It's interesting to read of developments in the field of genetics where scientists are looking for DNA markers of artistic or creative genius. There has been work done by scientists at the University of Helsinki which point to genetic markers that may have identified Beethoven's musical genius long before he wrote the Moonlight Sonata. Regardless of whether science ever locates a definitive 'creative gene' or not, there's little doubt that we are all, at some level, artistic beings. Whether it's the rhythmic beat of our hearts or the pitch of our central nervous system, the evidence of that is in our physiological make up.
One might even point to evolutionary advantages that allowed our cave drawing ancestors to develop technological innovations over the millennia thanks to creative and artistic impulses that were not available to other species. The point is that art is not something reserved for someone else or apart from us -- it's a living, breathing part of every person on this planet. For that reason, it needs to be nurtured.
That's why it's so important to encourage both the creation and the consumption of artistic content in Canada.
Isn't it time for a program that encourages Canadians to participate in artistic and cultural events?
Canada needs a national arts education strategy and a public arts program that encourages all Canadians to tap into those creative instincts. In a world where technological innovations help drive the knowledge economy, it makes sense that arts education should be emphasized once again in our schools.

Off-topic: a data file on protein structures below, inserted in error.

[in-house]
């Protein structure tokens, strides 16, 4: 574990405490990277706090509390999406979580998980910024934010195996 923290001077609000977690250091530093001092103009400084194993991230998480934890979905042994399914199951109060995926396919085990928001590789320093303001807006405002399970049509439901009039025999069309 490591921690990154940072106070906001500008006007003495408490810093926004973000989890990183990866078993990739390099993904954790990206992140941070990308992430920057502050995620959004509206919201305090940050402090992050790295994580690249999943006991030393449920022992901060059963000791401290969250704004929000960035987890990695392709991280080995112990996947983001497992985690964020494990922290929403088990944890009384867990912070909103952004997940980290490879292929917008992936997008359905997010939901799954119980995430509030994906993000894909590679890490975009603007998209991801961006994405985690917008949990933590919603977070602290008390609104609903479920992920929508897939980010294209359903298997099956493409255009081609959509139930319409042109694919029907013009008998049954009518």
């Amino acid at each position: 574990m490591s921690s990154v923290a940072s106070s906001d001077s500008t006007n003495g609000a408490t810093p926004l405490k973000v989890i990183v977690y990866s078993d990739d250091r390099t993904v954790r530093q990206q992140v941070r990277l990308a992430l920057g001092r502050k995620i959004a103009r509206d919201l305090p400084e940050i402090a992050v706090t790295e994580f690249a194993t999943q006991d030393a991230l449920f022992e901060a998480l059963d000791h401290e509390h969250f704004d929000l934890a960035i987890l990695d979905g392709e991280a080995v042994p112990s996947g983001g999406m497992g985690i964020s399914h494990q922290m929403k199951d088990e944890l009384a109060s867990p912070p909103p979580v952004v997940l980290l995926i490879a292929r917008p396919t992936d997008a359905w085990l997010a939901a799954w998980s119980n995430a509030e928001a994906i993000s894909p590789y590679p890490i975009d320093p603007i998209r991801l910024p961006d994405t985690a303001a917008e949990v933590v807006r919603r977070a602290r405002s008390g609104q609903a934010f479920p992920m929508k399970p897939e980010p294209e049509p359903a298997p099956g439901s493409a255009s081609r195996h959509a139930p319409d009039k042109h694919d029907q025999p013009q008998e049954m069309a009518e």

As economies evolve, we need creativity and innovation. The Chinese are now in the midst of a national arts education program because they understand the link between the arts and the creative spirit that helps drive innovations of products and services.
If the arts are fundamental to our humanity and our economies, why is arts education not being encouraged? I credit my musical education in the school system for playing a critical role in my career decisions. To think that young people today might not have the same advantages or that they are deprived of the benefits I had, saddens me.
As far as a public program of arts promotion goes, I would liken it to what the Participation
program has done to encourage physical activity. It started in 1971 and was intended to "help Canadians sit less and move more." Isn't it time for a program that encourages Canadians to participate in artistic and cultural events? It would make us a better country and better global citizens.
There are many studies that have been done over the years suggesting that young people do better when they are involved in the creative arts process. Eliminating such programs from our school system is doing them a disservice and hurting their prospects for bringing greater innovation to whatever career path they take.
In an increasingly global economic environment, we become more competitive when our thinking process becomes more creative through involvement with the arts. The arts isn't just for artists. If we can agree that art is an integral part of the human condition, then developing that part of who we are helps us evolve as people. It helps us interact with each other. It helps us understand who and what we are. Surely those things are important enough to develop in our schools and in society in general.
Follow HuffPost Canada Blogs on Facebook
Follow Jeff Melanson on Twitter: www.twitter.com/jeffmelanson